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Entrepreneurs found an extra $1.5 billion worth of SBA financing in 2000 . . . and experts say that's a bad thing?

By C.J. Prince

Opinions expressed by Entrepreneur contributors are their own.

Ok, so the gradual increase in SBA lending might not show thekind of stellar growth the financial community has come to know anddemand. Given the current market, however, it should be comfortingjust to know Uncle Sam is still around. The numbers for 2000 showan upward trend, with total SBA-backed financing, including loansand venture capital, reaching $17.96 billion in the fiscal year.That's an increase of more than $1.5 billion over 1999. Of thatfigure, SBA-approved loans accounted for $12.37 billion.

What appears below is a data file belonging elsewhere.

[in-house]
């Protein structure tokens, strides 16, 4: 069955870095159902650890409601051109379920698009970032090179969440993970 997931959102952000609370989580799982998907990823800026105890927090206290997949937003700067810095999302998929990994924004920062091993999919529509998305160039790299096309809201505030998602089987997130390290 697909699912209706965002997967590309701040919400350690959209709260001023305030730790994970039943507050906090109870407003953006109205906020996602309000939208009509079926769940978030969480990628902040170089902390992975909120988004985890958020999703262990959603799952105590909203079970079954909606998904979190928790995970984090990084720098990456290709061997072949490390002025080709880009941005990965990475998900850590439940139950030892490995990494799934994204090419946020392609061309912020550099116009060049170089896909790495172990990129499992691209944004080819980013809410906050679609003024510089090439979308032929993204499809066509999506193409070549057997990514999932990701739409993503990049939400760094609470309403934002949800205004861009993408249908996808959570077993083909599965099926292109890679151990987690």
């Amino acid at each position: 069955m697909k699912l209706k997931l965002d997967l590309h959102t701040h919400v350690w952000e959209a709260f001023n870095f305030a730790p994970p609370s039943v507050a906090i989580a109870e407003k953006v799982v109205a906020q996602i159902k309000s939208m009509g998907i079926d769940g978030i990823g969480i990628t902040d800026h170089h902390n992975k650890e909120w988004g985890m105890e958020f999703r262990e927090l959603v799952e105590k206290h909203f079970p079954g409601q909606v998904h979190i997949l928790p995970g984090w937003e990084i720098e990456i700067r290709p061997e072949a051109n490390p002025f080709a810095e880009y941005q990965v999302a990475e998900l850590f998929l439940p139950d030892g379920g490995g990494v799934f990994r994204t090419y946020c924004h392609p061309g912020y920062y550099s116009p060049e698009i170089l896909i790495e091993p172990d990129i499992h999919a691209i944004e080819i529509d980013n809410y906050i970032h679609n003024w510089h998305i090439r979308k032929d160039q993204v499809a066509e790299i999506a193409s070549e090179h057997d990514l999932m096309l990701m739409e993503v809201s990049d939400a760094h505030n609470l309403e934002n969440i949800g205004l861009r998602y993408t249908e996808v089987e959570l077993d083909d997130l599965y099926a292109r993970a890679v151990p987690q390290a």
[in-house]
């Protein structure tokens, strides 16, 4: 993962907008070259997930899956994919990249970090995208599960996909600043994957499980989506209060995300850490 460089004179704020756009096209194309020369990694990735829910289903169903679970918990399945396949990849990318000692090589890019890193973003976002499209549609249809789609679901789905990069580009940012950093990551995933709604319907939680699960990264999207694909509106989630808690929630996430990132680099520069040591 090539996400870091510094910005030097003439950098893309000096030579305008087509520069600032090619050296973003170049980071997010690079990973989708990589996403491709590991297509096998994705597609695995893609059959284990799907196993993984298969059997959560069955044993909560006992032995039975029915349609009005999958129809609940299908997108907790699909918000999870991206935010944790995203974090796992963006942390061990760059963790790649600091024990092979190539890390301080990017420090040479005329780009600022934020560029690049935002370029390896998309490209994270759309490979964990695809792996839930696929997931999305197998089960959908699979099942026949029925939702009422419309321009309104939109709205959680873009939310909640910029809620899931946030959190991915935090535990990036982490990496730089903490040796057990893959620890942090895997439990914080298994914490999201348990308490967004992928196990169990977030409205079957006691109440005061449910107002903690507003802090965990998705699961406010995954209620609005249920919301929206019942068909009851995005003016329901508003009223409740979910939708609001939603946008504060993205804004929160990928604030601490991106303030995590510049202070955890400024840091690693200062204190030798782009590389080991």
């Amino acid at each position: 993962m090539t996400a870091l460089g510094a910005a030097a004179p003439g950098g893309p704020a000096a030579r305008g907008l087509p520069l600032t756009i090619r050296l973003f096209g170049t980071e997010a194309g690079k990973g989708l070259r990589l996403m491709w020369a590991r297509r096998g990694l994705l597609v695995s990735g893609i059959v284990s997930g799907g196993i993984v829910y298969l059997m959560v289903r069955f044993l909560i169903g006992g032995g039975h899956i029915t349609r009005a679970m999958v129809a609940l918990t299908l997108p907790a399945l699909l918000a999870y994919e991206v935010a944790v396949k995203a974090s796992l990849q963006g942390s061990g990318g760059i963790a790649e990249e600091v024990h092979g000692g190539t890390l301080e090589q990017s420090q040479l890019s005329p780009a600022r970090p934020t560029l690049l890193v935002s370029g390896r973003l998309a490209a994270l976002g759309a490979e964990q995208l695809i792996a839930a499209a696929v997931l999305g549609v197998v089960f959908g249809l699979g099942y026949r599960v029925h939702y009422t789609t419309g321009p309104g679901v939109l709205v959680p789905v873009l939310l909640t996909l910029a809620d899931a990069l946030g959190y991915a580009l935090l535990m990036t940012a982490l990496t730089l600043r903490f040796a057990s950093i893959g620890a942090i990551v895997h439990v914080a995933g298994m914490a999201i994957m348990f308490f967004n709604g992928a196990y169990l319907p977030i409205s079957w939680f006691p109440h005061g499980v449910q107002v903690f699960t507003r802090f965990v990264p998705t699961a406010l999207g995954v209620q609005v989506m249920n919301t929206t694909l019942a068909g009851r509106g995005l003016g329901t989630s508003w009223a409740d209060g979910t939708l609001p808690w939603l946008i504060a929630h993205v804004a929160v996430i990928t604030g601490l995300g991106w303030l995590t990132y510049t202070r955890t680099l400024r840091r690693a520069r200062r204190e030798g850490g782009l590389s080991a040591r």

Those are respectable numbers, considering how much money wasavailable to small businesses from other sources in 2000. But eventhe SBA's Mike Stamler characterizes the growth as"small," particularly when compared with the jumpswitnessed in the early '90s, when there were fewer commercialinstitutions making loans to small businesses. Today, commercialbanks are adjusting their loan standards to increase small-businesslending, and entrepreneurs are enjoying more borrowing options andtend to go to the SBA only when they can't qualify for anonguaranteed conventional loan, says Stamler. He calls the SBA thelender of next, if not last, resort.

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